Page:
With Mbókò, pianist-composer David Virelles – based now in New York but born and bred in Cuba – has taken the folkloric rhythms of Afro-Cuban religious ritual and transmuted them into a 21st-century music resonating with mystery and meaning. The main title, Mbókò, can mean “fundament” or “sugar cane” or “The Voice,” not the human voice but The Voice that is believed in Abakuá culture to be the voice of a spirit, or spirits. Sound is an element revered in this culture, and that idea – the worship of sound itself – was a shaping force in the performances of Virelles’ compositions on Mbókò.
The album’s subtitle – “Sacred Music for Piano, Two Basses, Drum Set and Biankoméko Abakuá” – indicates both the ritualistic intent of the 10 pieces and their sound, with piano as lead voice alongside dual bass drone and the polyrhythmic percussion of a traditional trap set and the all-important four-drum biankoméko kit, manned by Román Diaz. Virelles has tapped into a musical impulse that is simultaneously ancient and modern, communal and personal, meditative and propulsive. Mbókò casts a spell.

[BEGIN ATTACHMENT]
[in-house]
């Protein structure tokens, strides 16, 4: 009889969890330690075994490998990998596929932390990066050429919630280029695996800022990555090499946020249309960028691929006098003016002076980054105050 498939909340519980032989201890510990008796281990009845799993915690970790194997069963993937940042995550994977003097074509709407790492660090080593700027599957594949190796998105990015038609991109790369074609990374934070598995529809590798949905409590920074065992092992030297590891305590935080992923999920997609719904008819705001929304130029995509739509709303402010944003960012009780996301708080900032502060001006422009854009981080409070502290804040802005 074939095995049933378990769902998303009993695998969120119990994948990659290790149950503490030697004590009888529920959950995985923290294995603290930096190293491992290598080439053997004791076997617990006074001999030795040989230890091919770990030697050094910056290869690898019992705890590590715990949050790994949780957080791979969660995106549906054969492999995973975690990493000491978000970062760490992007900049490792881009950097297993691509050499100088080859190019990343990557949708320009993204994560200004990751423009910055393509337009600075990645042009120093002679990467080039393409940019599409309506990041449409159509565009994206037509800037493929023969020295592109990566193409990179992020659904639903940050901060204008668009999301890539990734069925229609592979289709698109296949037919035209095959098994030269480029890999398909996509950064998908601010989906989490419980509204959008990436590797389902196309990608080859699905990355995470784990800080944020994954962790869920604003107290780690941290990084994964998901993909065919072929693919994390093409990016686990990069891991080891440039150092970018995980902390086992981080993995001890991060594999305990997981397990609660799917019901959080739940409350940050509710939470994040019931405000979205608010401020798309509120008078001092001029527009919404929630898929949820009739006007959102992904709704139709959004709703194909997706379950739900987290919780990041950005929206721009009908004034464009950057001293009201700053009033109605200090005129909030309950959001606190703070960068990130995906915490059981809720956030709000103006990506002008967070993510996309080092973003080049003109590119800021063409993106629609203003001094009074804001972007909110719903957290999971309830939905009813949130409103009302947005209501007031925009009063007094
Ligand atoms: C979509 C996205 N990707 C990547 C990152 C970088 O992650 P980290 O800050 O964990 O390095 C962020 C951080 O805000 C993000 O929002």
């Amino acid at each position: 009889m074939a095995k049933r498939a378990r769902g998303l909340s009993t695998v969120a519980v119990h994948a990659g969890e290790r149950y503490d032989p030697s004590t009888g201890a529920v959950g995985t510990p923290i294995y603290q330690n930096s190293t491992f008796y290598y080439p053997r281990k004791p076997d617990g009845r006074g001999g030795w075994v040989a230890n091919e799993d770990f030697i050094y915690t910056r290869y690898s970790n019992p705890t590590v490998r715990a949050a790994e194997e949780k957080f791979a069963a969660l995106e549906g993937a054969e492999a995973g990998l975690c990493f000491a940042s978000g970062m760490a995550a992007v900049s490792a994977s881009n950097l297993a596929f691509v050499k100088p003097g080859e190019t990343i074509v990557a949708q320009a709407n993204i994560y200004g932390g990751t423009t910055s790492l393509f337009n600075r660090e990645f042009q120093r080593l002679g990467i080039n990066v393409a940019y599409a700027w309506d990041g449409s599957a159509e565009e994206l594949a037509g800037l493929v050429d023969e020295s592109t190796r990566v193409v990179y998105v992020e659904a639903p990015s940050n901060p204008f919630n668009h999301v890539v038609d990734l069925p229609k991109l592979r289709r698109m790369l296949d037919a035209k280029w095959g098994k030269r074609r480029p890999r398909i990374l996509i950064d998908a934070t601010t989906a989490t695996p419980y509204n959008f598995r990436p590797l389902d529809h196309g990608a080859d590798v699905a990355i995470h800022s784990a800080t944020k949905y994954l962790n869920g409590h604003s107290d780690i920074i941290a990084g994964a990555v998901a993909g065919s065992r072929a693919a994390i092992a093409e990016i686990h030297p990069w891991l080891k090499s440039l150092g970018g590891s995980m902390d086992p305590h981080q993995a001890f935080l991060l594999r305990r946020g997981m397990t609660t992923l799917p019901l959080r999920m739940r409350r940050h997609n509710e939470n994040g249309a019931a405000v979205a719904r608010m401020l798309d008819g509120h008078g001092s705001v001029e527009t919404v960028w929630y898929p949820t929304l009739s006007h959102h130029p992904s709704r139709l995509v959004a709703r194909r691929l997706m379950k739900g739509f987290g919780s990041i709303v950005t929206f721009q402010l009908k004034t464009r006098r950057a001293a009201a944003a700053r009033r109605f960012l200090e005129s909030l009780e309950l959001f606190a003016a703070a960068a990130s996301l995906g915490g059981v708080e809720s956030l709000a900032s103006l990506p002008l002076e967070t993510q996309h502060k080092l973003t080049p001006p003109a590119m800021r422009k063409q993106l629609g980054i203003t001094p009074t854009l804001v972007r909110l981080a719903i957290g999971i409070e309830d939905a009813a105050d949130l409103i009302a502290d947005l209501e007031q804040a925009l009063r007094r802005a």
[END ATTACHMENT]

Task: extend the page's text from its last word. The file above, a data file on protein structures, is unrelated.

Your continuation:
Thomas Morgan: double bass
Robert Hurst: double bass
Marcus Gilmore: drums
Román Díaz: biankoméko, vocals